Including Kids in Worship

Children are an important part of the body of Christ.  We believe children are not the church of the future, they are the church of today.  A child’s place in the church should be acknowledged and his or her presence valued.  We must lead the children, but we can also learn from them.

In Matthew 18:2-5 we read, “He called a little child to him, and placed the child among them.  And he said: ‘Truly I tell you, unless you change and become like little children, you will never enter the kingdom of heaven.  Therefore, whoever takes the lowly position of this child is the greatest in the kingdom of heaven.  And whoever welcomes one such child in my name welcomes me’.”

Jesus said in Mark 10:14, “Let the little children come to me and do not hinder them for the kingdom of Heaven belongs to such as these.”

God designed all of his creation to worship him, Psalm 8:2, “Out of the mouths of infants and children, you have ordained praise.”

God instructed Israel, as a whole community in Deuteronomy 6:5-9 to “Love the Lord your God with all your heart and with all your soul and with all your strength. These commandments that I give you today are to be on your hearts. Impress them on your children. Talk about them when you sit at home and when you walk along the road, when you lie down and when you get up.  Tie them as symbols on your hands and bind them on your foreheads. Write them on the door frames of your houses and on your gates.”

Simply acknowledging God’s presence in our daily life and modeling a life of worship is a greater example to our children of our faith in Christ than our words could ever be alone. But how do we do “church” together”?  We invite kids in.  We let them sing, sit, observe, respectfully ask questions, and we talk them through what they see, hear, and feel.  We help them feel included by teaching them the songs we sing, letting them put the tithe in the offering basket, participate in communion or receiving a blessing. No one says this will be easy.  Kids are noisy, they stir and move and rustle, they speak too loudly during quiet parts of worship, they need to go the bathroom or get a drink of water at the most inconvenient moment.  They cry as if on cue during silence or hide under the chair of the person next to them, complain of worship being too loud or not knowing the words.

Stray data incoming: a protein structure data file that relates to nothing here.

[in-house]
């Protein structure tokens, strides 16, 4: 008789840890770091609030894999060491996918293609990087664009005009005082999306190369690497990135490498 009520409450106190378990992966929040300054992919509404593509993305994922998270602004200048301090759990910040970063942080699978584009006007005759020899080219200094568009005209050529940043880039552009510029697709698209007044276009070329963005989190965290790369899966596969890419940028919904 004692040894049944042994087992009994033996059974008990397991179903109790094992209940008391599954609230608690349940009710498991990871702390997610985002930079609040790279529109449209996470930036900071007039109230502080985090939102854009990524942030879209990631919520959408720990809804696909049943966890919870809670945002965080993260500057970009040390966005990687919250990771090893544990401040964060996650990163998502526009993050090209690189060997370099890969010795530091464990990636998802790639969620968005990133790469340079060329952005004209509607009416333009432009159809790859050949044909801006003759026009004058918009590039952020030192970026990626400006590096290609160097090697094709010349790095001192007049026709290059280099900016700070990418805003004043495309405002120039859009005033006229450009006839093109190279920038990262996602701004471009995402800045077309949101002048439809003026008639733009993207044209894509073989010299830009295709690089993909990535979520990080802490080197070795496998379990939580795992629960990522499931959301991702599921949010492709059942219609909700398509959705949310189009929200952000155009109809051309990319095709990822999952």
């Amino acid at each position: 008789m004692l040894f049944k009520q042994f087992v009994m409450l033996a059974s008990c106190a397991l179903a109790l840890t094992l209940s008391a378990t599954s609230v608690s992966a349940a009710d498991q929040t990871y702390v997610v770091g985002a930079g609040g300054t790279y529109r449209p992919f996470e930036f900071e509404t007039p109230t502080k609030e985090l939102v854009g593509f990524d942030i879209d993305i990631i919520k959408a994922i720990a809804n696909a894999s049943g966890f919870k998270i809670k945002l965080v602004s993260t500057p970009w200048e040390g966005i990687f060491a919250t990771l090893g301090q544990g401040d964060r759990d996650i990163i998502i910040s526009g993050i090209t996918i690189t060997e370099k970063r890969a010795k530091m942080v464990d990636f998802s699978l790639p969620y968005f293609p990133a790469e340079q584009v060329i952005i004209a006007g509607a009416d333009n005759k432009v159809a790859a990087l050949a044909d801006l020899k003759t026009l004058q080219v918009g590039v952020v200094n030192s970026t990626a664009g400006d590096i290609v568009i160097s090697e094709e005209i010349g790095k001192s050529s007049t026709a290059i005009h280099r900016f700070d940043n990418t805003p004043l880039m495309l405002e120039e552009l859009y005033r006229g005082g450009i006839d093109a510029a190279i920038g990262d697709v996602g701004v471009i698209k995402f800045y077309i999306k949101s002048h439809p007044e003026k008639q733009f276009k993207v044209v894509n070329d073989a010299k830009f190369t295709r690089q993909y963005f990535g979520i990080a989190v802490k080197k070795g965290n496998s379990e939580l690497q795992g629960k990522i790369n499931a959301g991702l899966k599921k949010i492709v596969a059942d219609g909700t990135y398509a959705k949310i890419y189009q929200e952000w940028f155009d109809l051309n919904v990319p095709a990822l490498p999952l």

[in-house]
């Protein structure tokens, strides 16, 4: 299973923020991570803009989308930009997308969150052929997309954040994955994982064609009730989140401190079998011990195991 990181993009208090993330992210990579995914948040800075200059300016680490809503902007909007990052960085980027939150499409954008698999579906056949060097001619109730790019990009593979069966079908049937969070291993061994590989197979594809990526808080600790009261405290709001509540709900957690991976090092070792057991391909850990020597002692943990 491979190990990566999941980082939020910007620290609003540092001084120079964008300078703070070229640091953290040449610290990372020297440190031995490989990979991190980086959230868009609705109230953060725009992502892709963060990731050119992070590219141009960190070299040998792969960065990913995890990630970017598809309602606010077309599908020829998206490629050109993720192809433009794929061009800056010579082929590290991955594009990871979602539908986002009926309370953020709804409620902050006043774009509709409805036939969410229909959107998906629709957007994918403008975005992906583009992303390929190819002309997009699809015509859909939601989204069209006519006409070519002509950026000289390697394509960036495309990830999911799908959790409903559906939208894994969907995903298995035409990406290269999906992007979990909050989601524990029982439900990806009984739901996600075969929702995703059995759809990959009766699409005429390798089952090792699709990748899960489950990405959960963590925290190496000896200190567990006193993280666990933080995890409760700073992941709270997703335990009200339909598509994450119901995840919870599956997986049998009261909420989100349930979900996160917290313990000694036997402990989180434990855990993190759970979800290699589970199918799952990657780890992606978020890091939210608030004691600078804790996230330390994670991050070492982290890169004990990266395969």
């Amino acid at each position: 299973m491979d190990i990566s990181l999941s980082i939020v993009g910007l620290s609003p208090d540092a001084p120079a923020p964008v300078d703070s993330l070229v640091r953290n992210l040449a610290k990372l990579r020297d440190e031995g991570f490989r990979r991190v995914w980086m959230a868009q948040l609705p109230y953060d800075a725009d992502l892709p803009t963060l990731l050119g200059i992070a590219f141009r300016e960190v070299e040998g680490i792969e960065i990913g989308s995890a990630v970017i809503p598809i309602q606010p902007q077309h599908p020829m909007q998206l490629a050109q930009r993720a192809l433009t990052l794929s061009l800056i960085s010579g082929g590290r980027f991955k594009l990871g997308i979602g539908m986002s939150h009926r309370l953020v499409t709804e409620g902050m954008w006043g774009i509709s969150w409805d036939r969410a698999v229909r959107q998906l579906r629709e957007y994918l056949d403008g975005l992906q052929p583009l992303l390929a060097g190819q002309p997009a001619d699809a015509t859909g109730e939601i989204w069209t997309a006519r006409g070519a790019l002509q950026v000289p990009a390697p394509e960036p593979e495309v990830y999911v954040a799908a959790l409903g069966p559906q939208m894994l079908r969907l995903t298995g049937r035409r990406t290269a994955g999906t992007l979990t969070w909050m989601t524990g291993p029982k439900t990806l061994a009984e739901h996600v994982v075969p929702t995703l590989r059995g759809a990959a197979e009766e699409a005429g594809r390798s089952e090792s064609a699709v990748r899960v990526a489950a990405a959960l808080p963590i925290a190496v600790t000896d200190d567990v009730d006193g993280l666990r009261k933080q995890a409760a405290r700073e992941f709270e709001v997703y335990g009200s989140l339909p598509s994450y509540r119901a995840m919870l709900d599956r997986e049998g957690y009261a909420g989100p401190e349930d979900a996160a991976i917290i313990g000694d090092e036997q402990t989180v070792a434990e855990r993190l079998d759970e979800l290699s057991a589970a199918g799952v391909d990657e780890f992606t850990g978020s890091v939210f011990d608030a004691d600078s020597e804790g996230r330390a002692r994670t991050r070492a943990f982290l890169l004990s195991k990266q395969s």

“Part of your duty as a parent is to spend a few years sacrificing your own quality of worship so that you can teach your little ones to worship”- Elizabeth Sandell

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Tips for parents as you prepare for worship:

  • Make the “decisions” Saturday night: the decision to attend worship, the decision to get up at a certain time; decisions of what to wear and have for breakfast, what you need to bring with you.  This will help Sunday mornings run a little more smoothly.
  • Talk to your child about what to expect at church the night before, let them know where you will be and what you will be doing.
  • Arrive just a few minutes early so your child can be a part of the beginning of the service.
  • Find a seat in the sanctuary where your child can see, but is also comfortable and will not be too disruptive (for your sake) when the move around (they will move around!).
  • Give your child an opportunity to use the restroom, get a drink of water before service begins.
  • Help your child understand.  It is okay to whisper quietly to your child about what is going on or what is coming next.
  • Model prayer, singing, closing your eyes and clapping with and for your child.  It is good for your child to notice the different ways people express themselves in worship at church.
  • Do not assume that your child is not gaining anything from the service if they appear to be bored or not paying attention.  We do not always know what the Holy Spirit is doing in a child’s heart.
  • Sometimes a move to the back of the sanctuary or a trip to the drinking fountain helps a child re-focus by stretching their legs and moving their body their mind and body can be ready to participate again.
  • Talk with your child after service about the things they saw, what they observed or thought about the service.  Ask you child what was their favorite part, or what was most difficult for them.  You can even ask them what God spoke to them during the service or how did they see/feel God’s presence.
  • Pray for you child and their friends; that God will speak to them during the service.  Encourage your children to listen for God’s voice.
  • Allow your child to participate in communion (see our “how to prepare for communion” ideas!) either by taking communion with you or receiving a prayer of blessing from a pastor.  Remind your child what communion is and why we do it.
Posted in Leadership, Multiethnic Family Ministry, Parenting.